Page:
Honestly, I’ve never understood why everyone thinks these “flaws” are so bad. It’s just all a part of being a human… a FEMALE human. I get so irritated at the health and beauty industry and the weight loss industry. I mean, there’s nothing wrong with wanting to look good as long as it’s for YOU, not for ANYONE ELSE. Grrrrrr.

I have stretch marks. I carried two little boys inside me. I’m proud of them. I don’t feel the need to flaunt them, but they’re a part of me now.

Brittany
Guest
Brittany

Wow! Thank you so much for sharing. I think we all lose sight of what is real and what isn’t and what is normal and what is unrealistic. I know I have suffered from negative self image in the past and still don’t love every part of my body today but when I look at my little cousins and my baby sister I think they are perfect and beautiful and want them to feel so comfortable in their own skin!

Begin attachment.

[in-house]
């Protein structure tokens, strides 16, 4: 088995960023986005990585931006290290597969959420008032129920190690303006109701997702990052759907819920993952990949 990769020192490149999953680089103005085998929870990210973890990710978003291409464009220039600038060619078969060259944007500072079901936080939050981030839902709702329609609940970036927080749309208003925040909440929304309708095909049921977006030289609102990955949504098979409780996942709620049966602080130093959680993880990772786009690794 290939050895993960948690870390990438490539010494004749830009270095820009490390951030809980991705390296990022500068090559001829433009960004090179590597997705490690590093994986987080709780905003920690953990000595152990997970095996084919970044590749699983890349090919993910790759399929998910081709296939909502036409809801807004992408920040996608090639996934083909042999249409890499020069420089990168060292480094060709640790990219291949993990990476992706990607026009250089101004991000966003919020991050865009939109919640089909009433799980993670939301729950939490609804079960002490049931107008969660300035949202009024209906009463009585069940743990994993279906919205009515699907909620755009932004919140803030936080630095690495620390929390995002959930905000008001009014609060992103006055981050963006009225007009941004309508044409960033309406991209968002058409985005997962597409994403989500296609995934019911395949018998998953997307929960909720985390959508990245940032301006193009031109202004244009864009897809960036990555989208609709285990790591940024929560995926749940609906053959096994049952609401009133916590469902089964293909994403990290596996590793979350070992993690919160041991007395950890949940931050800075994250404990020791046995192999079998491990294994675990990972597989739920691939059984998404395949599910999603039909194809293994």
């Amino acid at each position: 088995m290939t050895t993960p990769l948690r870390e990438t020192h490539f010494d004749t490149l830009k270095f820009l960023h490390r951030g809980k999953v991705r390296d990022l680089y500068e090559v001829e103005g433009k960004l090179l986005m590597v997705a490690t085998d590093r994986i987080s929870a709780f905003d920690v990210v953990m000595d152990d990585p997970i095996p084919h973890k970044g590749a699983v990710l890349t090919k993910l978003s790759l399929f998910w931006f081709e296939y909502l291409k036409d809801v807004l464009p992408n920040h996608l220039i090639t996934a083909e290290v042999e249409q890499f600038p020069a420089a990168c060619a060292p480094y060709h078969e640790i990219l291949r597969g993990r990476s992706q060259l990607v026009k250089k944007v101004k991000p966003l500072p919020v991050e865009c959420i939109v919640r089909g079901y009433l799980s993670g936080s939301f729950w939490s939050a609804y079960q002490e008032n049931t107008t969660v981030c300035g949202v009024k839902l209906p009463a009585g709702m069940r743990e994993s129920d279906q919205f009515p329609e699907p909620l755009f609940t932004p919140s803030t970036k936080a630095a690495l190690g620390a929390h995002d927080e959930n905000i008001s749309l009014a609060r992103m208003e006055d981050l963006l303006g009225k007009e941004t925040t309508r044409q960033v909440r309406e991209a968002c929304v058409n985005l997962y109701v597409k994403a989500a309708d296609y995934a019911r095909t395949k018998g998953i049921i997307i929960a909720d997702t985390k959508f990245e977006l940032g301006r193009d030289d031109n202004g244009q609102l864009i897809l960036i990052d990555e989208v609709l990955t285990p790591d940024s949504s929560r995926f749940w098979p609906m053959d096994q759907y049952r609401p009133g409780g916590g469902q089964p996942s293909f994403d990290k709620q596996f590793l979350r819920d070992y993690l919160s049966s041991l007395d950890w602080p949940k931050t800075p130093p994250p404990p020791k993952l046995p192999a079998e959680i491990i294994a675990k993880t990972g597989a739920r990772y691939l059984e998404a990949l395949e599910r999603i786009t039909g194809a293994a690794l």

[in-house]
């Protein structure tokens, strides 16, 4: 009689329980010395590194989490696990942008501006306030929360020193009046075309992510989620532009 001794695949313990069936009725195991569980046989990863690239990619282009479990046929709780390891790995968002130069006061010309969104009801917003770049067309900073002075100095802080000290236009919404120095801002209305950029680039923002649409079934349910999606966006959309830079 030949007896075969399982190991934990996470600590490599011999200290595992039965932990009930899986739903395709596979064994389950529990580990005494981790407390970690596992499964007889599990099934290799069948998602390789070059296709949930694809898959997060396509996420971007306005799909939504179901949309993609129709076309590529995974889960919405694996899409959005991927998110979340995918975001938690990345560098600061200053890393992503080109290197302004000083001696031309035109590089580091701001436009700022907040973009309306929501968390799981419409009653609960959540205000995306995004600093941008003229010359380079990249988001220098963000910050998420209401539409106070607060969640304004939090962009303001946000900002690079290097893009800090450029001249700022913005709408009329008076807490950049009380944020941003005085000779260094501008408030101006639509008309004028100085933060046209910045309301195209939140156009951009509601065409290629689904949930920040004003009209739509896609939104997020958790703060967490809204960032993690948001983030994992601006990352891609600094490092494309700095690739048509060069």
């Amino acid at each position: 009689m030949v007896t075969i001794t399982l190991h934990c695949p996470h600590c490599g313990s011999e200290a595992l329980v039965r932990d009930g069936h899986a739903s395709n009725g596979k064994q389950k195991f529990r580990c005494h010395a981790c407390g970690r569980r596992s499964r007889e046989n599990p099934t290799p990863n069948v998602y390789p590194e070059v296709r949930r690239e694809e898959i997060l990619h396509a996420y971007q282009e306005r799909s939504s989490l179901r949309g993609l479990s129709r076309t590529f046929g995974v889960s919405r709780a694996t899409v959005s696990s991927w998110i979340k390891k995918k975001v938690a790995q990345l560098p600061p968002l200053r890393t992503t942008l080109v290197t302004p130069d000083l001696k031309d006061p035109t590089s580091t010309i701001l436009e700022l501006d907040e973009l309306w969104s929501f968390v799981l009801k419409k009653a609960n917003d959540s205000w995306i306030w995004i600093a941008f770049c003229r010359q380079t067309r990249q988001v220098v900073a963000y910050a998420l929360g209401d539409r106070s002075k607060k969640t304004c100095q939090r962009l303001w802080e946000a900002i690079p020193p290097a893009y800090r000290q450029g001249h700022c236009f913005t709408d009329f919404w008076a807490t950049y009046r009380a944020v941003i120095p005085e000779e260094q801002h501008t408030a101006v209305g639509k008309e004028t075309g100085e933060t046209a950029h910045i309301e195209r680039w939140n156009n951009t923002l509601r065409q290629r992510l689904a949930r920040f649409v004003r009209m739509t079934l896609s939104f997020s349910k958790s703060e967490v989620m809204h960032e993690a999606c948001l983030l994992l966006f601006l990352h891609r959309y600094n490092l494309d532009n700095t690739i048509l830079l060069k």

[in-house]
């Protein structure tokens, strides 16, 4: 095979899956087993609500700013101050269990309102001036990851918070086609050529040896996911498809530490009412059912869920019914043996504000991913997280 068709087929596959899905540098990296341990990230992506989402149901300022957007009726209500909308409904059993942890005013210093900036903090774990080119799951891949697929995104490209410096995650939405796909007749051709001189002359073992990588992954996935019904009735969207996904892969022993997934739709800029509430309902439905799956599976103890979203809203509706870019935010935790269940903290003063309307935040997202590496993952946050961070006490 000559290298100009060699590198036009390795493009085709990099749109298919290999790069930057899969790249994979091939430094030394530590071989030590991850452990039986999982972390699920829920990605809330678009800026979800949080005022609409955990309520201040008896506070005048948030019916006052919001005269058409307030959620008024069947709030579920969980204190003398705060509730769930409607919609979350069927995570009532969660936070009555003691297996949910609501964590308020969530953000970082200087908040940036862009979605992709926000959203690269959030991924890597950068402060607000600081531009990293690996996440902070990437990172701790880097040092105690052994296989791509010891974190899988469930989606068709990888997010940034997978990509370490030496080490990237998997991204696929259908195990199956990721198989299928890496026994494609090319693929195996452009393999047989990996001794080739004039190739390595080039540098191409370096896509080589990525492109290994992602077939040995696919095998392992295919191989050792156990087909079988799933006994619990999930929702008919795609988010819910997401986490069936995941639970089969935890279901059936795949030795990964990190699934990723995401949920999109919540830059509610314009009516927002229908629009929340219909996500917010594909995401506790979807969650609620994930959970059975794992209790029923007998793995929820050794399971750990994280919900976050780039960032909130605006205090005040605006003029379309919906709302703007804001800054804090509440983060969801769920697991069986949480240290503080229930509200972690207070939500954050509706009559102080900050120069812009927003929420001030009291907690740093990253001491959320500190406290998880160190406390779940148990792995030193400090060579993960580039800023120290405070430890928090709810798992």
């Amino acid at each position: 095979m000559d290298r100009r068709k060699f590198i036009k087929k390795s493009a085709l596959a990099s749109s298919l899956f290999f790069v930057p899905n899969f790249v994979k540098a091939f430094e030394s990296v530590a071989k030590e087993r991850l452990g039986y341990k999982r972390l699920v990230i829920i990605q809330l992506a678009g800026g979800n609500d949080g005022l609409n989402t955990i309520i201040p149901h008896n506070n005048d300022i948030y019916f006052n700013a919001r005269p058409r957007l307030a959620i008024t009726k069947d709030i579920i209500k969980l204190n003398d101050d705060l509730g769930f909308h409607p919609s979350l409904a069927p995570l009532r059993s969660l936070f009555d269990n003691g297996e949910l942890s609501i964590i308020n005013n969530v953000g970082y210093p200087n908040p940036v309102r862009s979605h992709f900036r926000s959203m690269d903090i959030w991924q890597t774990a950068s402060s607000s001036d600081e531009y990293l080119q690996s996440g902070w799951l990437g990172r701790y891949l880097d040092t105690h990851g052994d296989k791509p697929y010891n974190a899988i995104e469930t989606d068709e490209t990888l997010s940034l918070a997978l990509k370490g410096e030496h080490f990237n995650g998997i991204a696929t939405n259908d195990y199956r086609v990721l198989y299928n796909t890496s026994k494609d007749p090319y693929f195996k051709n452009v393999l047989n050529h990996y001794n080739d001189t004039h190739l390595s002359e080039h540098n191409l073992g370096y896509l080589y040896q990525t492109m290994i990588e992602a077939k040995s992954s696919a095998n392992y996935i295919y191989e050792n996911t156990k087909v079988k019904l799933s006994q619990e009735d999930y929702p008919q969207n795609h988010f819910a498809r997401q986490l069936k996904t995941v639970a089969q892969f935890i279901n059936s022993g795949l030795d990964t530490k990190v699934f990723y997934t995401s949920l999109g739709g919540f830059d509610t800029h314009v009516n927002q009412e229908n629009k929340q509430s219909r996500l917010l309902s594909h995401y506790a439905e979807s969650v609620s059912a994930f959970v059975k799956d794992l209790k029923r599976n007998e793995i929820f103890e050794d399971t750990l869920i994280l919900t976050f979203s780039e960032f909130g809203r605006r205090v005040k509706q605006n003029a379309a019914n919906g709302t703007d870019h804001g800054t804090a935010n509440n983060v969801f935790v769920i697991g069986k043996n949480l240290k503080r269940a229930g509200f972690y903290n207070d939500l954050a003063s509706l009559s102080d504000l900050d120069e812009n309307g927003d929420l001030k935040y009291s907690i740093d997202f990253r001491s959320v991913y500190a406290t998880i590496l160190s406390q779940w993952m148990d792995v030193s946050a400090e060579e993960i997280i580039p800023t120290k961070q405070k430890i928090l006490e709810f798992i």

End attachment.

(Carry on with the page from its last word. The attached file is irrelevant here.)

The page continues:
Amy @ Orison Orchards
Guest

I could not love this post more!!! Thank you for bringing all of this to light! I find the thing that helps me most is to be grateful for my glorious body that creates and bears children, that works hard to create beauty in my surroundings, that learns and things and teaches and runs and plays. What a gift!

Jalisa
Guest
Jalisa

Stretch marks actually don’t bother me much. I’ve definitely embraced them more than I would have if I was the younger version of myself

Colleen
Guest